by Kelly O'Brien
"I just gasped!"
That was the reaction of history professor Ann Waltner when she first laid eyes on a Chinese map of the world, recently purchased for the benefit of the James Ford Bell Library at the U. Viewing it at the Minneapolis Institute of Arts, where it is on display before moving to the U, she was overwhelmed. "It was so big and beautiful."
Known as the 1602 Ricci Map, this six-panel, 5.5 foot tall by 12.5 foot long map was created in China in 1602 by Jesuit missionary Mateo Ricci. It's been called The Impossible Black Tulip thanks to its rarity; although about 1,000 official and 1,000 pirated copies were created in the early 17th century, only seven remain (see sidebar). Block-printed on paper, the map was created in panels that were intended to be displayed on screens. Paper is notoriously vulnerable to sunlight and environmental conditions, so the 2,000 or so maps were essentially designed to self-destruct.
Although purchased by the James Ford Bell Trust to benefit the University Libraries, the map is resonating through the College of Liberal Arts. Waltner is a professor of Chinese history and since 1987 has convened a group of grad students and faculty in a Chinese reading group which meets weekly. As a group, they read and translate Classical Chinese (a written language, the equivalent in English, Waltner says, of "somewhere between Beowulf and Shakespeare") in materials they are working on. Last spring, before the map had even arrived in Minneapolis, the group started a careful reading of digital facsimiles.
Ricci's diaries of the time described his bemusement as woodblock carvers worked simultaneously to create both official and pirate versions of the map. These rogue woodblocks resulted in those 1,000 unofficial, or pirate, copies of the 1602 Ricci map. (The contemporary practice of the Chinese consuming pirated DVDs perhaps reflects a long and honorable tradition of opportunistically propagating knowledge and culture from abroad.) When Wisconsin artist Gaylord Schanilec, a noted wood engraver and print maker, first viewed the Bell's map, his response was, "This was printed in a hurry." Could Minnesota's map be one of the pirate copies? If so, it would be the only known version in the world.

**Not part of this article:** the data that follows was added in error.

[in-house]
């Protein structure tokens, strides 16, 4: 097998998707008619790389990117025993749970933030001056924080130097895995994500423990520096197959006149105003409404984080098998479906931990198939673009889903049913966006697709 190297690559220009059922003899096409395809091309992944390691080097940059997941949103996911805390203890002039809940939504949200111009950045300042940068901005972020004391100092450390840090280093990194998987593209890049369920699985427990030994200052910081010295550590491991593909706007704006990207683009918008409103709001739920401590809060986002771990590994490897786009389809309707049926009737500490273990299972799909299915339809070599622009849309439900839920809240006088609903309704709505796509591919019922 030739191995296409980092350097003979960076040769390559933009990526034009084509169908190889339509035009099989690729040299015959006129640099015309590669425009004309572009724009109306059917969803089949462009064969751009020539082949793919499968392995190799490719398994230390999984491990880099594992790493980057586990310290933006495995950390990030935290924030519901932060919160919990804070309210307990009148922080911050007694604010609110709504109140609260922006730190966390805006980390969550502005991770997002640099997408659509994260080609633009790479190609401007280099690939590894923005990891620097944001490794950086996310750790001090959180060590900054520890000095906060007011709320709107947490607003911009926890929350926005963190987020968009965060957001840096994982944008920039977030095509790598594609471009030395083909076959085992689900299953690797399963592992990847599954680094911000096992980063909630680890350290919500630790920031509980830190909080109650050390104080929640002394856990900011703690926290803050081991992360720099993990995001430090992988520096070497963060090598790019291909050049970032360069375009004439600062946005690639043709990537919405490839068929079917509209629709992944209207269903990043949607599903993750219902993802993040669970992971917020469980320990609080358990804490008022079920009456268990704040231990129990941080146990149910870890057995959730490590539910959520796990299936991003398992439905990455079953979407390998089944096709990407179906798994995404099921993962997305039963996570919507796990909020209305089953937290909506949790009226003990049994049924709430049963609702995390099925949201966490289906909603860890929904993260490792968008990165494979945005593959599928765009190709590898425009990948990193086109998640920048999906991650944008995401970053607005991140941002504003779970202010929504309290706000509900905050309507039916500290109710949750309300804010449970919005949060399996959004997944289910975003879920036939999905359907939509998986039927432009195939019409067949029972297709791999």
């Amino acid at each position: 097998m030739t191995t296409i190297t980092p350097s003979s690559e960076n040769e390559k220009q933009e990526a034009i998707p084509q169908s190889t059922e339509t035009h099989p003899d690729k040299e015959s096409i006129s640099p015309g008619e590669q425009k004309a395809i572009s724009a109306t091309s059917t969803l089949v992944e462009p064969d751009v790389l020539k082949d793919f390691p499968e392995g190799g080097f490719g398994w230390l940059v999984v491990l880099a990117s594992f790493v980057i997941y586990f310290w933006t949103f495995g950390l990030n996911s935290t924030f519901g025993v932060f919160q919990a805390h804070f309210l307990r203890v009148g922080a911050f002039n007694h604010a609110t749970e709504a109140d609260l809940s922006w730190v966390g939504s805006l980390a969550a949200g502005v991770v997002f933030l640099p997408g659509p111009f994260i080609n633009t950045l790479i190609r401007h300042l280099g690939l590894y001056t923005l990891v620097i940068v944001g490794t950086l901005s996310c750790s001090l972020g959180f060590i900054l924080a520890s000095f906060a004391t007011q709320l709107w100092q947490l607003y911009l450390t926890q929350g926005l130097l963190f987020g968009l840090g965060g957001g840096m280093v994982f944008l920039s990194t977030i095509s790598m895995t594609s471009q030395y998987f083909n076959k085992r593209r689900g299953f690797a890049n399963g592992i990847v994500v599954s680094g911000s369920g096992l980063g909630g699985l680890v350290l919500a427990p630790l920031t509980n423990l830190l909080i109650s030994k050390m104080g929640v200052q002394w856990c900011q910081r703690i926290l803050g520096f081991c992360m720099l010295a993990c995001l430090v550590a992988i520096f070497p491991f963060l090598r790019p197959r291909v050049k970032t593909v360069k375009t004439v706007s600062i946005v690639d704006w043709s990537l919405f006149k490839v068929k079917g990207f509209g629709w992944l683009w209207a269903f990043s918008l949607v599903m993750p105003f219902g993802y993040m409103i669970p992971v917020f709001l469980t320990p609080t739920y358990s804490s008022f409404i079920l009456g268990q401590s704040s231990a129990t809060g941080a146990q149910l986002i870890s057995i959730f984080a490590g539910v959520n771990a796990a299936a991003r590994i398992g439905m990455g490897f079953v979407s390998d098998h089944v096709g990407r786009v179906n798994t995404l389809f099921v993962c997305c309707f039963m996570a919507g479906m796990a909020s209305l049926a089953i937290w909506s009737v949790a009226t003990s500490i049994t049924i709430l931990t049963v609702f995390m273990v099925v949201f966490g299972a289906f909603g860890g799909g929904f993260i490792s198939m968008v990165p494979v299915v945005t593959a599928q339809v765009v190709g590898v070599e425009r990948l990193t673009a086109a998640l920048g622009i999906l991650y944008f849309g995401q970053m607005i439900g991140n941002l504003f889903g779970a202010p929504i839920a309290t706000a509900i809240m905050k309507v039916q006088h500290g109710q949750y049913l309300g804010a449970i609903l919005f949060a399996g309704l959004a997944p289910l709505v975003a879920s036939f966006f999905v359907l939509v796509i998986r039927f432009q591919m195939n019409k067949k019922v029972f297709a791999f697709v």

In fact, they started their reading with images from a different copy of the Ricci map, which made their discoveries on the Bell map much more interesting. For example, they could compare the text on the Bell map to other versions, finding that references to the name of God and the Christian abbreviation IHS were literally scratched off the paper. Why would that happen? As Waltner explains, the Jesuits were kicked out of China in 1735; after that, "it became complicated to own a Christian map."
What really interested Waltner and the group were the comments the mapmakers made about other countries. Those include direct observations by Jesuits and some Chinese and European folklore. They were particularly uninformed about Central Asia, Africa and parts of the Americas. Hence, while the area of Mexico, the Gulf of Mexico, and Florida are fairly accurate (the Jesuits had already been active there for decades), the area north of Minnesota reads, "No one has ever been there." Tibet is described as a place where "People here, when their parents get old, they kill and eat them as an act of filial loyalty." These myths and stereotypes are a mix of Chinese and European origin, and translating their meanings and origins made the group's work particularly interesting.
The Chinese reading group's work on the map is done for now, so they are back to their regular repertoire of reading each others' work on wide ranging topics such as transformations in the Chinese legal system or gender politics of the early 20th century. The benefits to its members are multiple: they get help translating their work but also are exposed to areas of language that might be new to them. But in their work on the Ricci map, they had the unusual opportunity to provide a service to the public. Some of their translations are on view with the map at the MIA through August 29 and will be featured in an exhibit at the James Ford Bell Library this fall, "Matteo Ricci and the Jesuits in China," which will also feature the 1602 map.
University of Minnesota researchers are employing technology and the discerning eyes of tens of thousands of volunteers around the world to decipher ancient texts. Learn more
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Reach: The College of Liberal Arts Magazine